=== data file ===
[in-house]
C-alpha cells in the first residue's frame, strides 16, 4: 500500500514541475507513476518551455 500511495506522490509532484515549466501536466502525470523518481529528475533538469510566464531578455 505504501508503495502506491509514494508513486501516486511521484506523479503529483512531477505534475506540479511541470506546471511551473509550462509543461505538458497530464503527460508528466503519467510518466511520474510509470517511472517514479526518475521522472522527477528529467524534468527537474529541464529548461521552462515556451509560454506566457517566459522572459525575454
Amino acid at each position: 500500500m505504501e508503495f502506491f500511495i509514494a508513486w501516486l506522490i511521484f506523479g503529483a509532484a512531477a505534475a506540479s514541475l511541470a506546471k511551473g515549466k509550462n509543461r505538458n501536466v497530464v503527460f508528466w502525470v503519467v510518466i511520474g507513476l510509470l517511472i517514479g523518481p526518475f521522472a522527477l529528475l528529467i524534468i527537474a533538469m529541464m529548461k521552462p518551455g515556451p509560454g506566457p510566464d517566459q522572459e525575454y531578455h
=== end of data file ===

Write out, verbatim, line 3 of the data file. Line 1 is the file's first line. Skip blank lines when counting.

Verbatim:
Amino acid at each position: 500500500m505504501e508503495f502506491f500511495i509514494a508513486w501516486l506522490i511521484f506523479g503529483a509532484a512531477a505534475a506540479s514541475l511541470a506546471k511551473g515549466k509550462n509543461r505538458n501536466v497530464v503527460f508528466w502525470v503519467v510518466i511520474g507513476l510509470l517511472i517514479g523518481p526518475f521522472a522527477l529528475l528529467i524534468i527537474a533538469m529541464m529548461k521552462p518551455g515556451p509560454g506566457p510566464d517566459q522572459e525575454y531578455h